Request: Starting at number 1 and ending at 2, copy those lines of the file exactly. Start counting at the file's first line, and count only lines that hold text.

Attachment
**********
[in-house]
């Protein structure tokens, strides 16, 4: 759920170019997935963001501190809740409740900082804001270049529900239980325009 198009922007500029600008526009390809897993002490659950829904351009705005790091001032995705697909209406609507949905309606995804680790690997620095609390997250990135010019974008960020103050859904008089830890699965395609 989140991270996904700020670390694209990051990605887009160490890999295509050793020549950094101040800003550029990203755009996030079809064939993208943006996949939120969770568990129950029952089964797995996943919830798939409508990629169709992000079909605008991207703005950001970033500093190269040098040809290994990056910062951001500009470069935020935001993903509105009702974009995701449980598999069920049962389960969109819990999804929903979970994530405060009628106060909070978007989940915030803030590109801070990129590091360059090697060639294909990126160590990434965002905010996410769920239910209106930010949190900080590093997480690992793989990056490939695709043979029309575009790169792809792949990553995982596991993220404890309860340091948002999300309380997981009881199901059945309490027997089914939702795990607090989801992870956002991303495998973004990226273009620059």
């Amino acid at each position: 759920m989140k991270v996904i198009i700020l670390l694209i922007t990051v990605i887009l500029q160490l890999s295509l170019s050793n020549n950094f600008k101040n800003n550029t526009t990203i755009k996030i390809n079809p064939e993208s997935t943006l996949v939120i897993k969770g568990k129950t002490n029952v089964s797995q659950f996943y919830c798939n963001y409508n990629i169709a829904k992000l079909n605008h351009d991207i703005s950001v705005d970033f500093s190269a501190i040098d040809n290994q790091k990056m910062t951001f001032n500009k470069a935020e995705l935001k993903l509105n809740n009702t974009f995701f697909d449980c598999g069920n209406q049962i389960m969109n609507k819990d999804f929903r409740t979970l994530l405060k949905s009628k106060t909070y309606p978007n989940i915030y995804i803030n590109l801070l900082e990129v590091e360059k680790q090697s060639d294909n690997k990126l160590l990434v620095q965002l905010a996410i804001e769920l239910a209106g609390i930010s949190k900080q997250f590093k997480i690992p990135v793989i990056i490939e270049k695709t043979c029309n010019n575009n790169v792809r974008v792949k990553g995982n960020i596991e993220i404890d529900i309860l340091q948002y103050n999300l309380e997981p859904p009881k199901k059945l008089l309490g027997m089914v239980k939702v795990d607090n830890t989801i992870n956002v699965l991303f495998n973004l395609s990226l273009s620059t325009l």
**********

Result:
[in-house]
């Protein structure tokens, strides 16, 4: 759920170019997935963001501190809740409740900082804001270049529900239980325009 198009922007500029600008526009390809897993002490659950829904351009705005790091001032995705697909209406609507949905309606995804680790690997620095609390997250990135010019974008960020103050859904008089830890699965395609 989140991270996904700020670390694209990051990605887009160490890999295509050793020549950094101040800003550029990203755009996030079809064939993208943006996949939120969770568990129950029952089964797995996943919830798939409508990629169709992000079909605008991207703005950001970033500093190269040098040809290994990056910062951001500009470069935020935001993903509105009702974009995701449980598999069920049962389960969109819990999804929903979970994530405060009628106060909070978007989940915030803030590109801070990129590091360059090697060639294909990126160590990434965002905010996410769920239910209106930010949190900080590093997480690992793989990056490939695709043979029309575009790169792809792949990553995982596991993220404890309860340091948002999300309380997981009881199901059945309490027997089914939702795990607090989801992870956002991303495998973004990226273009620059």